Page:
Autumn Statement 2022: The big freeze: what do the announcements mean for you?

There were no changes to the headline rates of income tax, capital gains tax or national insurance contributions (NICs).  Yet the freezing of most tax thresholds and allowances until the end of the 2027/28 tax year, combined with inflationary increases in taxable incomes, will see more taxpayers paying tax at higher rates.  In addition, the reductions to the additional rate threshold, the capital gains tax annual exempt amount and the dividend allowance will leave many middle-income and moderately wealthy taxpayers with increased tax and administrative burdens.

What It Means For Individuals 1920X1080 Nov 22
Martin Rankin and James Carn
Published: 17 Nov 2022 Updated: 17 Nov 2022

One of the most widely trailed announcements was the reduction of the income tax additional rate threshold.  This threshold, above which the 45% rate (39.35% for dividend income) applies, will fall from £150,000 to £125,140 from 6 April 2023. This means that the additional rate now applies from the point at which an individual’s income tax personal allowance is fully restricted.  The threshold is therefore expected to increase in line with future increases to the personal allowance, which is also frozen until April 2028.

Individuals at risk of being brought above the additional-rate threshold could explore the merits of making additional pension contributions and, among other workplace benefits, entering salary and/or bonus sacrifice arrangements to manage their level of taxable income exceeding £100,000.

You can read our article commenting on the increased value of pension allowances and reliefs following these changes here.

Capital gains tax and dividend allowance

Investors and landowners will be relieved that there has been no change to the headline rates of capital gains tax, but the capital gains tax annual exempt amount will more than halve to £6,000 from April 2023 and halve again to £3,000 from April 2024.  The dividend allowance will also halve from April 2023 to £1,000 and to £500 from April 2024.

The effects of these changes are likely to be felt most keenly by taxpayers with moderate levels of investment income and capital gains or employees participating in company share schemes.  These individuals may not previously have been required to file tax returns and pay tax on their modest investment returns, as the dividends and capital gains would have been covered by tax-free allowances.  It will now be necessary for affected individuals to ensure they review whether or not they have an obligation to register for and file self-assessment tax returns.

The combination of changes adds greater importance to individuals taking full advantage of their annual ISA allowances.  An individual can currently contribute £20,000 per annum to an ISA and future investment income and growth is not subject to income tax or capital gains tax.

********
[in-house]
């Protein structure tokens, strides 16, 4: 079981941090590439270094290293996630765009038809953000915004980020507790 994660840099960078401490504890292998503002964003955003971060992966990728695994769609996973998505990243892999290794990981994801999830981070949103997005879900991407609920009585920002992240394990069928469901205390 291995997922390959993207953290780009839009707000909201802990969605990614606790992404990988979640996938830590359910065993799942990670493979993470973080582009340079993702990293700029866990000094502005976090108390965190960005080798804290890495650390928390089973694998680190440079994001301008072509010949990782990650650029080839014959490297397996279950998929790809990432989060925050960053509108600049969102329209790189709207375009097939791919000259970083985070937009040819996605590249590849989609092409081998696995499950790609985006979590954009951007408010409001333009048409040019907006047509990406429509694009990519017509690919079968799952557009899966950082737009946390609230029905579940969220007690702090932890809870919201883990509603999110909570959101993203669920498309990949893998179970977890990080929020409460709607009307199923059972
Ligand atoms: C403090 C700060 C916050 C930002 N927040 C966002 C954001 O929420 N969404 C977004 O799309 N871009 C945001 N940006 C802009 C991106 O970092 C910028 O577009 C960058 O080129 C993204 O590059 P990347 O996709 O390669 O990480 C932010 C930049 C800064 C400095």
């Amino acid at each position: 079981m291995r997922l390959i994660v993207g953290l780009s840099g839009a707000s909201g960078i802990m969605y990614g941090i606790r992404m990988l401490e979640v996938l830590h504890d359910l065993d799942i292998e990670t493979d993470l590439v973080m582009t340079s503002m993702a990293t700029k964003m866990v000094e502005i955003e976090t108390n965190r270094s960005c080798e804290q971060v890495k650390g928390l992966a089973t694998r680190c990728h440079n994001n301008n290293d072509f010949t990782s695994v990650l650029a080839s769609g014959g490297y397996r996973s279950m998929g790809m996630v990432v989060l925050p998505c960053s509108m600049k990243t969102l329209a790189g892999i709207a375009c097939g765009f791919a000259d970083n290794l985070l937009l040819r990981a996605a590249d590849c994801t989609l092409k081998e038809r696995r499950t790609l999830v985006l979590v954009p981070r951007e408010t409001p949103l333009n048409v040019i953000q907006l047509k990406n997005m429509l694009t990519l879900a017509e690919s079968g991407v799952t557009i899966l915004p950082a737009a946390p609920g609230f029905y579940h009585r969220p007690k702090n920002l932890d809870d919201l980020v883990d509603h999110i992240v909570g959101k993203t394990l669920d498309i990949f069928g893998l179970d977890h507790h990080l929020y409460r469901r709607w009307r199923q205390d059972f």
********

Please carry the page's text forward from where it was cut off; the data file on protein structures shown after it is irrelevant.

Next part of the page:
Inheritance tax (IHT)

The IHT nil-rate band (NRB) was increased to £325,000 from 6 April 2009 and it has remained at this level since. It has been announced that the NRB will remain frozen for a further five years until April 2028. The almost twenty-year freeze in the NRB, coupled with inflationary growth of asset values, will see many families with moderate levels of wealth being drawn into the IHT net.

Families that find they are being dragged above the IHT threshold may wish to consider taking relatively easy steps to manage their exposure by considering the availability of IHT reliefs, making lifetime gifts and reviewing their wills.

The residence nil-rate band, which effectively extends the NRB for qualifying estates when a home is left to a direct descendent, will also remain frozen at £175,000.  The downward tapering of the allowance will continue to start for estates valued above £2 million.  This complex, narrowly targeted and poorly understood tax relief has added significant complexity for families and friends dealing with estates, particularly where an elderly relative has sold the home to move into longer-term care.

Stamp duty land tax (SDLT)

One measure announced at the ‘mini Budget’ in September, which has survived the subsequent political and economic fallout, was the doubling of the threshold above which SDLT is due on a property purchase.  This increased the threshold for existing homeowners to £250,000.  The increased threshold for first-time buyers also remains and that now stands at £425,000. It applies for properties purchased up to a value of £625,000.

While the original measure was not subject to an end date, it has been confirmed that the SDLT reduction is only a temporary measure and will apply until 31 March 2025. You can read more in our article here.

These measures do not apply to Scotland and Wales, as they charge separate land transaction taxes.

Autumn Statement 2022

Analysis and commentary from the experts at Evelyn Partners, identifying the key tax changes and outlining the practical implications for you and your business.